In June Gov. Greg Abbott signed into law Senate Bill 21 to stop the sale of cigarettes, e-cigarettes and other tobacco products to Texans younger than 21, except for those in the military. The law will take effect on Sept. 1. A Texas 21 poll found that more than two-thirds of Texas voters support raising the minimum legal tobacco sale age to 21.
With the governor’s signature, Texas becomes the 16th state in the U.S. to raise the minimum legal tobacco sale age from 18 to 21. The bill was championed by Sen. Joan Huffman (R-Houston) and Rep. John Zerwas, MD, (R-Richmond). In addition, Lt. Gov. Dan Patrick made raising the tobacco age one of his legislative priorities.
Members of the Texas 21 coalition made the following statements regarding Texas’ tobacco 21 law:
Shelby Massey, government relations director-Texas, American Heart Association:
“Senate Bill 21 would not be law without the hard work and leadership of bill authors Senator Joan Huffman and Representative John Zerwas. Thank you to them, Governor Abbott and the Texas Legislature for taking this important step to reduce and eventually eliminate the toll of tobacco on young Texans. Delaying the age when young people first begin to use tobacco – the leading cause of preventable death – will reduce the risk they will develop a deadly addiction.”
Peter WT Pisters, MD, president of The University of Texas MD Anderson Cancer Center:
“Raising the legal sale age for tobacco products to 21 will have profound effects on the health of our future generations. Tobacco use can have devastating health impacts and can lead to a lifetime of nicotine addiction. Evidence suggests this change will reduce smoking and save lives, and we applaud Sen. Huffman, Rep. Zerwas and Lt. Gov. Patrick for supporting this policy to protect the health of Texans now and in the future.”
Janet Hurley, Board chair, Texas Academy of Family Physicians:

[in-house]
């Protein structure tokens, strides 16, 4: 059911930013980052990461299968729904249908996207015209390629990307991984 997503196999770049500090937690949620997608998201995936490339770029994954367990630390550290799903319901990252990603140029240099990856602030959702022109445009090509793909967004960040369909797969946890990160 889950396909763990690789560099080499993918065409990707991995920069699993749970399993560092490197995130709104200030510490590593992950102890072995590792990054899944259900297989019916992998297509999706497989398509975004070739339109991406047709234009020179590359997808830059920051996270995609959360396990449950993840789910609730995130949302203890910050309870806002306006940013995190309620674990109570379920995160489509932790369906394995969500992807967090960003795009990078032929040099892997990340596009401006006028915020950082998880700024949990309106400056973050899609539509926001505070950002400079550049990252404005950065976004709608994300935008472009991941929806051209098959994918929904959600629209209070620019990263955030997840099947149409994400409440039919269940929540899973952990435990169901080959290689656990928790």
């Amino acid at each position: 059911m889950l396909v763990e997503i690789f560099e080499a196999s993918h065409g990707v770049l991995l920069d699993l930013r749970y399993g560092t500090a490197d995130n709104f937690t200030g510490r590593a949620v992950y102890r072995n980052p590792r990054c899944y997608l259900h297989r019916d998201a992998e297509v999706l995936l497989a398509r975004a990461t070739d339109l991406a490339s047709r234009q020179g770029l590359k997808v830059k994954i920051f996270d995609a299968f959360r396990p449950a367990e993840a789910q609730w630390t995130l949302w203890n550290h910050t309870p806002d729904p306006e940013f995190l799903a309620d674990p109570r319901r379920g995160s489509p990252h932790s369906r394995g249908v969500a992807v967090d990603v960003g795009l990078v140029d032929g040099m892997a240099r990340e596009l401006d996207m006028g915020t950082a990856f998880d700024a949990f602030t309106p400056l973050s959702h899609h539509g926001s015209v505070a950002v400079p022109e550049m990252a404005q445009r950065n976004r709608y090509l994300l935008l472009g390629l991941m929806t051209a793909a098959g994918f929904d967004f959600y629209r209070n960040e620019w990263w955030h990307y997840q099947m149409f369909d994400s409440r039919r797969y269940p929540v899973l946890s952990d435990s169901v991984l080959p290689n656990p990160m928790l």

“Senate Bill 21 will save lives, save Texas money on preventable health care problems and protect young Texans from tobacco addiction. The Texas Legislature has stepped forward and led the way on this historic public health legislation.”
John Carlo, MD, Texas Public Health Coalition chair and Texas Medical Association Council on Legislation member:
“Something had to be done when 28,000 Texans die each year from tobacco use, and TMA and the Texas Public Health Coalition are thrilled that Sen. Joan Huffman and Rep. John Zerwas, MD, persisted and refused to give up on our state’s young people. Since almost all adult smokers got hooked before they were 21, we are grateful this law will save lives and prevent suffering.”
Ben G. Raimer, MD, president of the Texas Pediatric Society:
“An estimated 95 percent of smokers start before age 21, and we’re seeing an alarming surge of youth using e-cigarettes and similar products. Senate Bill 21 will prevent Texas youth from starting to use tobacco and help keep future generations smoke free.”
In Texas, 7.4 percent of high school students smoke and over 10 percent use e-cigarettes, while 10,400 kids become daily smokers every year. Nearly half a million (498,000) Texas children alive now will ultimately die prematurely from smoking if current trends continue.
In addition, a Centers for Disease Control and Prevention report released in February found a 78 percent increase in high school students using e-cigarettes in one year, raising the number of middle and high school tobacco users to almost 5 million and reversing past progress to reduce youth tobacco product use.
For more information on the tobacco 21 issue – including numerous fact sheets – visit www.texas21.org. Follow the Coalition on Facebook at /texastobacco21 and Twitter